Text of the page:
December 11, 2014


Privatizing the Attorney General’s Office. Thanks to an in-depth investigation in The New York Times, we now know that the Republican Attorneys General Association (RAGA) was coordinating efforts of their members. That’s not unusual, of course. What is unprecedented is that RAGA and the Republican AGs, according to the Times, are secretly working with corporations—especially in the mining and energy sector—to fight federal regulations. That’s contrary to the traditional role of the AG, which is to take on corporations that fail to adhere to regulations. In effect, RAGA appears to be actually encouraging their state attorneys general to privatize the office by allowing corporations to secretly back legislation and support lawsuits in their interests. Express Milwaukee

When Charter Schools Are Nonprofit in Name Only. . . Charter schools often hire companies to handle their accounting and management functions. Sometimes the companies even take the lead in hiring teachers, finding a school building, and handling school finances. . . . In the charter-school sector, this arrangement is known as a “sweeps” contract because nearly all of a school’s public dollars – anywhere from 95 to 100 percent – is “swept” into a charter-management company. The contracts are an example of how the charter schools sometimes cede control of public dollars to private companies that have no legal obligation to act in the best interests of the schools or taxpayers. When the agreement is with a for-profit firm like National Heritage Academies, it’s also a chance for such firms to turn taxpayer money into tidy profits. “It’s really just a pass-through for for-profit entities,” said Eric Hall, an attorney in Colorado Springs who specializes in work with charter schools and has come across many sweeps contracts. “In what sense is that a nonprofit endeavor? It’s not.” ProPublica

AZ: Apache tribe distressed by privatization of sacred land. Former San Carlos Apache Tribal Chairman Wendsler Nosie said he felt sick when he heard what legislators did last week. Members of Congress — including Sen. John McCain, R-Ariz. — inserted into the National Defense Authorization Act a controversial land-swap measure that would privatize national forest land sacred to Western Apache tribes. More than a dozen versions of the land-swap bill have failed to pass Congress since 2005. But now the U.S. Senate is expected to make a final decision on the defense spending bill by late Thursday. Arizona Daily Star

VA: McAuliffe, Jones, back transportation reforms. . . The new legislation targets the state’s public private partnership process, which is used to draw private sector funding for large projects. That’s the plan along Interstate 95 in northern Virginia, which the governor visited Wednesday to announce this weekend’s opening of a new toll lanes. A private consortium will collect tolls for 76 years to make back the roughly $854 million in private money raised for the $969 million project budget. The state had a similar plan for U.S. 460, and signed an agreement with an international conglomerate to build a new tolled highway between Suffolk and Petersburg. The project was put on hold after nearly $300 million was spent despite not having a crucial federal permit to build the road. Daily Press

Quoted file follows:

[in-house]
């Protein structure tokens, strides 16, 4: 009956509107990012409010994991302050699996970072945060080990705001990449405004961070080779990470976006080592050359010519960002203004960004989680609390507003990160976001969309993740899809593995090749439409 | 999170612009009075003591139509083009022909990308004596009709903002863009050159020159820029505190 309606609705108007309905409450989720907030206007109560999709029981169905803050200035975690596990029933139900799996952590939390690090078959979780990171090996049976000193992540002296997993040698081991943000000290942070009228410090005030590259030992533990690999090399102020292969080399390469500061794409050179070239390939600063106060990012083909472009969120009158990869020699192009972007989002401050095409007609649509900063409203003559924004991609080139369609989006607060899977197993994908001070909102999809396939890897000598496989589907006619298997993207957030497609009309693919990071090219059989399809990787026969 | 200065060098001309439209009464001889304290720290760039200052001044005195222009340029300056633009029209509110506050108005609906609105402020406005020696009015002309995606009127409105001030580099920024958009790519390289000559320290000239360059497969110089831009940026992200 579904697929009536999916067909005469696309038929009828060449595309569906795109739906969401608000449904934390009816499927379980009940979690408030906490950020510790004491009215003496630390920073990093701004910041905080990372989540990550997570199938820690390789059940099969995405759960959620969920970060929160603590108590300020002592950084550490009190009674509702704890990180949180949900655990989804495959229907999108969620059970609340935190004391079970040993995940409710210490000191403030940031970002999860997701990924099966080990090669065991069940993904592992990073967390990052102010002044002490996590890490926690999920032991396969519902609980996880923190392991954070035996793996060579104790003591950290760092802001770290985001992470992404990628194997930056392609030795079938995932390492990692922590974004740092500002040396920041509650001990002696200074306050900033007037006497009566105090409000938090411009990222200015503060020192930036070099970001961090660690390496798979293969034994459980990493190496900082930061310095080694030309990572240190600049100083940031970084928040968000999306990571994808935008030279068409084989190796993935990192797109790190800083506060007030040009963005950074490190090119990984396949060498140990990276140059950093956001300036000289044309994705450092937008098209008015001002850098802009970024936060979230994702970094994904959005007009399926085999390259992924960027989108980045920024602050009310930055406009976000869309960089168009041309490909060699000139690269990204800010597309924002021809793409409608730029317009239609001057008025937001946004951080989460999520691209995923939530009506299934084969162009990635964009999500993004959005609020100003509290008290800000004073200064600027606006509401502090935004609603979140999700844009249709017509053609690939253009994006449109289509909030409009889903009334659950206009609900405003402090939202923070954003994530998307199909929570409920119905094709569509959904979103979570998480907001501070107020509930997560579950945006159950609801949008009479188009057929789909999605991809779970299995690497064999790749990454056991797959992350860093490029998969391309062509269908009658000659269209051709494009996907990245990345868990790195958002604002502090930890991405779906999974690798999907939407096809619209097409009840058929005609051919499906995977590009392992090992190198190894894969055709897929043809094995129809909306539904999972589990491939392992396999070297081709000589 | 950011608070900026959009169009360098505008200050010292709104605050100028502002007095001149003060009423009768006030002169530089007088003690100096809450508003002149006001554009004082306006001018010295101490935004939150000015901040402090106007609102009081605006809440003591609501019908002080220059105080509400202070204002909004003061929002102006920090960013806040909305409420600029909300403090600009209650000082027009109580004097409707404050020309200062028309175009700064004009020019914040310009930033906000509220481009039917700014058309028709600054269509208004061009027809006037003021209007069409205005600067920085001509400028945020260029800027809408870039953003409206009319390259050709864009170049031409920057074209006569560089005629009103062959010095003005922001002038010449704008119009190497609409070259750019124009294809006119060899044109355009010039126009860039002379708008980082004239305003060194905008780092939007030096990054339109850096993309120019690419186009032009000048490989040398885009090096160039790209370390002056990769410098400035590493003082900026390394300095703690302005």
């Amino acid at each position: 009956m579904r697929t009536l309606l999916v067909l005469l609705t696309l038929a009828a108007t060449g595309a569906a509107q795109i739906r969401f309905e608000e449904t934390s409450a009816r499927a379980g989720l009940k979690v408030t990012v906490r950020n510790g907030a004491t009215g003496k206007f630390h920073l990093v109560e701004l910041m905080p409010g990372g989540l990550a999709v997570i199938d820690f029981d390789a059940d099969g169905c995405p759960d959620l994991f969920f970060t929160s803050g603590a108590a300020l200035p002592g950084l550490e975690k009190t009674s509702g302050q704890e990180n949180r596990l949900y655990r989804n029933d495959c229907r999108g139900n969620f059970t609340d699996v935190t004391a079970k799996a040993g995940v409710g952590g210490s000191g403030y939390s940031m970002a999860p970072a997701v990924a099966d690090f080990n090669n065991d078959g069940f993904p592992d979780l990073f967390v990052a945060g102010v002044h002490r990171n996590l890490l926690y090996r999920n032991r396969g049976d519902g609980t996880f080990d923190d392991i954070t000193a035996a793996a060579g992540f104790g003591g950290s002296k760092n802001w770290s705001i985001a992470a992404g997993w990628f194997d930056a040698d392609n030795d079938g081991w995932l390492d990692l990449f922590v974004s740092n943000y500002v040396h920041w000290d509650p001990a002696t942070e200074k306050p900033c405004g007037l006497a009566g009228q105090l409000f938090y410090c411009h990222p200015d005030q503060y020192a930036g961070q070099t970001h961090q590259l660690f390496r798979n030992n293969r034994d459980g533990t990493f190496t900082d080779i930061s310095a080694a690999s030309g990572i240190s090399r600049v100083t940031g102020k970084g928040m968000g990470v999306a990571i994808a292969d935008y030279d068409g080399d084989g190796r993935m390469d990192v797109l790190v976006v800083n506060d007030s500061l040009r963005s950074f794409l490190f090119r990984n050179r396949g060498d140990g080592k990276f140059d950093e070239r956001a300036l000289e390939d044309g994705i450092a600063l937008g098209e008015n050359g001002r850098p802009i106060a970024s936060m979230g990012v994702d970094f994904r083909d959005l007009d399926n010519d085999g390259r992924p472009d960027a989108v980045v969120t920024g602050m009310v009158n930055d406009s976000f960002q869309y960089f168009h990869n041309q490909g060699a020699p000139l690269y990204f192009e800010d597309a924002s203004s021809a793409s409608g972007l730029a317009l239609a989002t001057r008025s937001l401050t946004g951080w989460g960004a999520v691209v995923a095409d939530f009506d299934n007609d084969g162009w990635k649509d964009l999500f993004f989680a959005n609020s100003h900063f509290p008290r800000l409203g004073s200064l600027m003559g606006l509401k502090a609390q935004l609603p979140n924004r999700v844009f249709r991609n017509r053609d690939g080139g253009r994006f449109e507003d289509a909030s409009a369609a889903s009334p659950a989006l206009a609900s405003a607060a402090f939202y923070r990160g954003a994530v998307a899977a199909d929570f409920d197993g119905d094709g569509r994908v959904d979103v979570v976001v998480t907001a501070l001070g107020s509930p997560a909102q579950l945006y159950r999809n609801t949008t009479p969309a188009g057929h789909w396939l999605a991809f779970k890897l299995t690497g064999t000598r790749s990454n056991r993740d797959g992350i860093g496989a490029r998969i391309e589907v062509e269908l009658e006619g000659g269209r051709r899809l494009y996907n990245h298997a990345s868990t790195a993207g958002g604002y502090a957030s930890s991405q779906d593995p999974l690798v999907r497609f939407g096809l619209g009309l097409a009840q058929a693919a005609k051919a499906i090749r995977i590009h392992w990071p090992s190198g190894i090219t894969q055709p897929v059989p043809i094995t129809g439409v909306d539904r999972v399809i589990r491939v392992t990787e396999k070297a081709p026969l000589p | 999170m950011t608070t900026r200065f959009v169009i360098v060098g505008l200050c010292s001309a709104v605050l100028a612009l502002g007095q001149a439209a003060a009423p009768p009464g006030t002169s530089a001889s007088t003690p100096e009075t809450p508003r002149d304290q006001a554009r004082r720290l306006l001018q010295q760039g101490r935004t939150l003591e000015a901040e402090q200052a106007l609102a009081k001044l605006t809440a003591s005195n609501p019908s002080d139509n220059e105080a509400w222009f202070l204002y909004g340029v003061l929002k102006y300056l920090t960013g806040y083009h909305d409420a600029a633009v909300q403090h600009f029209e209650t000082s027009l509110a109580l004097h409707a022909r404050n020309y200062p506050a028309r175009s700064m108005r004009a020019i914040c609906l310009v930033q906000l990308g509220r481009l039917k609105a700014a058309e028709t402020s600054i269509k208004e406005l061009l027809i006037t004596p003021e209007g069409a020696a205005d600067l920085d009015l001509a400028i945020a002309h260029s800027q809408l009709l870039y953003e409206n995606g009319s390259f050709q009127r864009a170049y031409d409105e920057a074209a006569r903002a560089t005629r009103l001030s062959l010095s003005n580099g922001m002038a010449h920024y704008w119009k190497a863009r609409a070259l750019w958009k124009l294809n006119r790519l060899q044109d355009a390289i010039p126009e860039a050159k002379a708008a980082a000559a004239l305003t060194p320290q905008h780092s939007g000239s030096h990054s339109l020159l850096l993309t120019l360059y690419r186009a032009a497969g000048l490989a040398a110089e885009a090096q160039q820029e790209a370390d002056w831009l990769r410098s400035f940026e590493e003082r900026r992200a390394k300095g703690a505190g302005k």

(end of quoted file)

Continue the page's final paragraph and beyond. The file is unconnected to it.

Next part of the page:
OH: Ohio’s charter school performance is “grim” and needs state attention. Ohio’s longstanding and “grim” problem with underperforming charter schools is improving, a Stanford researcher said at the City Club today, but the state needs to increase its quality control efforts. . . . Most of all, Raymond stressed, Ohio has an “expanded need for attention to quality” of charter schools to reduce the large amount — about half — whose students show both low ability and low improvement in reading and math.

MO: Drivers balk at idea of turning I-70 into toll road. . . “I hate the idea. I’ll be protesting against it,” said driver Glen Scharnhorst. “It actually takes money out of my pocket and reduces my spending power.”. . . Nixon said he’d like to study a private or public-private operation. He asked the commission to report back to him before the end of the month. He said if I-70 became a toll road, money set aside for I-70 would be used to repair and improve other highways throughout Missouri. KMBC Kansas City

WA: State’s first charter school in disarray. Just months after it opened, First Place Scholars, the first charter school in Washington state, is in turmoil. Its first principal resigned in November, more than half of its original board of directors have left, too, and the state’s charter-school commission has identified more than a dozen potential problems that need to be fixed soon if the school wants to keep its doors open. The Seattle Times